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This eBook from the Gutenberg Project consists of approximately 214 pages of information about The Young Mother.

General remarks.  Hints to fathers.—­SEC. 1.  Proper hours for repose.  Dark rooms.  Noise.—­SEC. 2.  Place for sleeping.  Sleeping alone—­reasons.—­SEC. 3.  Purity of the air in sleeping rooms.—­SEC. 4.  The bed.  Objections to feathers.  Other materials.—­SEC. 5.  The covering of beds.  Covering the head.—­SEC. 6.  Night Dresses.  Robes.—­SEC. 7.  Posture of the body in sleep.—­SEC. 8.  State of the mind.—­SEC. 9.  Quality of sleep.—­SEC. 10.  Quantity of sleep.

Not a few persons consider all rules relative to sleep as utterly futile.  They regard it as so much of a natural or animal process, that if we are let alone we shall seldom err, at any age, respecting it.  Rules on the subject, above all, they regard as wholly misplaced.

Those who entertain such views, would do well, in order to be consistent, to go a little farther; and as breathing and eating and drinking—­nay, even thinking—­are natural processes, deny the utility of all rules respecting them also.  Perhaps they would do well, moreover, to deny that rules of any sort are valuable.  But would not this have the effect to bar the door perpetually against all human improvement?  Would it not be equivalent to saying, to a half-civilized, because only half-christianized community—­Go on with your barbarous customs, and your uncleanly and unthinking habits, forever?

But I have not so learned human nature.  I regard man as susceptible of endless progression.  And I know of no way in which more rapid progress can be made, than by enlightening young mothers on subjects which pertain to our physical nature, and the means of physical improvement.  Not for the sake of that perishable part of man, the frame, but because it is nearly in vain to attempt to improve the mind and heart, without due attention to the frame-work, to which mind and heart, for the present, are appended, and most intimately related.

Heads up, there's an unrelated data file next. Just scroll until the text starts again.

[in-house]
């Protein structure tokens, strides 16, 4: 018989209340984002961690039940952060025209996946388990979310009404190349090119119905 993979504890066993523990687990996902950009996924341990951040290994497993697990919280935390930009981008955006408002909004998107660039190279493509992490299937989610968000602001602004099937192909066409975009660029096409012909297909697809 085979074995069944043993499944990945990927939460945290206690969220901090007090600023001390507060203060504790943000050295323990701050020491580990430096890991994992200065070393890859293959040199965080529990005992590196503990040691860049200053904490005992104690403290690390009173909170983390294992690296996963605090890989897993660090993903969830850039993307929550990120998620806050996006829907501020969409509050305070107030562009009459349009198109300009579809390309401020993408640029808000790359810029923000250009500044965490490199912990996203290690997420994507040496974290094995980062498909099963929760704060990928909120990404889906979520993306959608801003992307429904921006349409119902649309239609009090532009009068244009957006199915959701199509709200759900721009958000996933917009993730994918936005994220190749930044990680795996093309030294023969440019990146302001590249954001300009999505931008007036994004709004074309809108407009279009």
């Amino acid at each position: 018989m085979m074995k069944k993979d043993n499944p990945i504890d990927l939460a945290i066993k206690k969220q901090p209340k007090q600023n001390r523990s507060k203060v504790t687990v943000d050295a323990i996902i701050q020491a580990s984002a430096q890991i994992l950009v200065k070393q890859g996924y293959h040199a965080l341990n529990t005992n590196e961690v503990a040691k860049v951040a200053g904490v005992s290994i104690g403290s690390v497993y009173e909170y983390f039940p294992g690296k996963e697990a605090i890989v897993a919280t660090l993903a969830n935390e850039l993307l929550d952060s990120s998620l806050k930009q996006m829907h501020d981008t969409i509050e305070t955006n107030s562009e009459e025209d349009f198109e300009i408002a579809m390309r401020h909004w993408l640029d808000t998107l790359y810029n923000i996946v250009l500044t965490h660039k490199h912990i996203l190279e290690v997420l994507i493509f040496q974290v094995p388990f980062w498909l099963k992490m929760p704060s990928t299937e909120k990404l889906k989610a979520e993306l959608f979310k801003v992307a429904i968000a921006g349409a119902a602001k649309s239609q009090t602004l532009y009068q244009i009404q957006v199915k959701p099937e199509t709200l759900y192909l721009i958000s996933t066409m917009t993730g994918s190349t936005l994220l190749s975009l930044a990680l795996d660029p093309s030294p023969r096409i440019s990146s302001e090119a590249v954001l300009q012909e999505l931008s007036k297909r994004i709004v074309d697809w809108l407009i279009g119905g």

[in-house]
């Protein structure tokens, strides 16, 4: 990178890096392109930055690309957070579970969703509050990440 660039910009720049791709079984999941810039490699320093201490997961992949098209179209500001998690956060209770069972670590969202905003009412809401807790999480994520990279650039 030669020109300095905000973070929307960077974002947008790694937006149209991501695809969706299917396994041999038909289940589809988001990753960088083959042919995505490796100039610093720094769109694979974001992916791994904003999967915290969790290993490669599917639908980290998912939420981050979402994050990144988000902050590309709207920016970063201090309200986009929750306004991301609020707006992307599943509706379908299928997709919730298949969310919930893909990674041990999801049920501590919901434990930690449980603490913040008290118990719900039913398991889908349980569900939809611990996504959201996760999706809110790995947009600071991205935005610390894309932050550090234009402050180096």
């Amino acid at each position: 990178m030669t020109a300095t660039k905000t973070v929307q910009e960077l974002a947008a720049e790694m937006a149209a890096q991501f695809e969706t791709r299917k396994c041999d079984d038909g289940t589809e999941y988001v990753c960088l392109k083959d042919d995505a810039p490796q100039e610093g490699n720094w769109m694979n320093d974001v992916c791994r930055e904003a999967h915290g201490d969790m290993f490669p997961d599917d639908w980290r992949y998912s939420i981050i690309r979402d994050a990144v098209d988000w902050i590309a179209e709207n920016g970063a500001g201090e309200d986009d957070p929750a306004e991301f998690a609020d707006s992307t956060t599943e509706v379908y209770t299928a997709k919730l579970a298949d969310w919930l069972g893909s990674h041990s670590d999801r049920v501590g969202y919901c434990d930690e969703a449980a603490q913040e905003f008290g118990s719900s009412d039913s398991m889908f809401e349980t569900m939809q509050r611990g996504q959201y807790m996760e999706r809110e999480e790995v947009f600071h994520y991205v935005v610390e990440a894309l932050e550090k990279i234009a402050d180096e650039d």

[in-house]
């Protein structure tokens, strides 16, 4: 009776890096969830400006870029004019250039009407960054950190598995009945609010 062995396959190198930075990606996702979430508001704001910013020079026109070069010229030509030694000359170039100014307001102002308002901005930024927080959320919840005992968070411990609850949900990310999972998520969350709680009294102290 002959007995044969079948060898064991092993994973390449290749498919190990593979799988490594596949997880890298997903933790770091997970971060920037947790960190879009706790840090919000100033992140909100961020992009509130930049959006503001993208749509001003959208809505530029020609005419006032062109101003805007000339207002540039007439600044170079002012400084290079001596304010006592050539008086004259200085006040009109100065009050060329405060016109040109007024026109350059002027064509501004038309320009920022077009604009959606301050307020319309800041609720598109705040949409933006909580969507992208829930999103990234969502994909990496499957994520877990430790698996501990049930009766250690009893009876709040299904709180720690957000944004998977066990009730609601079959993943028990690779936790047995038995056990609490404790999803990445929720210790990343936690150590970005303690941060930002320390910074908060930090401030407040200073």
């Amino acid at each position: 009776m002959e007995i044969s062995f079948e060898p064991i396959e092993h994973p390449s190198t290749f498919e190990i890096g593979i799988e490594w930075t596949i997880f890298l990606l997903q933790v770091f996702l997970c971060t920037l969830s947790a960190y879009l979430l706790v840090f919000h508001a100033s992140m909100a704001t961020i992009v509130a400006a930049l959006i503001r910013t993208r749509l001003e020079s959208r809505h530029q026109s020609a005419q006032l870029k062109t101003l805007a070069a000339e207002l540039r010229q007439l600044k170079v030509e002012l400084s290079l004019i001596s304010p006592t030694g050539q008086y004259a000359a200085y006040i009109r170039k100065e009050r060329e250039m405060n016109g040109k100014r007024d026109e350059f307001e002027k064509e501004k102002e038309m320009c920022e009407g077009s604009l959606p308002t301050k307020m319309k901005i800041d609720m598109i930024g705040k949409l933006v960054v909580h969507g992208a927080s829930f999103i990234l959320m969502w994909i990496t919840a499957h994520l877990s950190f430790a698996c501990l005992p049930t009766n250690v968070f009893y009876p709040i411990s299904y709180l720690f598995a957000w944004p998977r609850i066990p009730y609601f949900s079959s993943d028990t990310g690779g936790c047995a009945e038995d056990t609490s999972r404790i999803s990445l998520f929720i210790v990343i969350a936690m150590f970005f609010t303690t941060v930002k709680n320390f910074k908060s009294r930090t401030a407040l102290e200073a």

Let it be left to fathers to study the improvement of hounds and horses and cattle, and at the same time to think themselves above the concerns of the nursery.  We may, indeed, read of a Cato once in three thousand years, who was in the habit of quitting all other business in order to be present when the nurse washed and rubbed his child.  But our passion for gain, in the present age, is so much more absorbing and soul-destroying than the passion for military glory, that we cannot expect many Catos.  Oh no.  All, or nearly all, must devolve on the mother.  The father has no time to attend to his children!  What belongs to the mother, if she can be duly awakened, may be at least half done; what belongs to the father, must, I fear, be left undone.

I am accustomed to regard every day—­even of the infant—­as a miniature life.  I am, moreover, accustomed to consider mental and bodily vigor, not only for each separate day, but for life’s whole day, as greatly influenced by the circumstances of sleep; the HOUR, PLACE, PURITY OF THE AIR, THE BED, THE COVERING, DRESS, POSTURE, STATE OF THE MIND, QUALITY, QUANTITY, AND DURATION.

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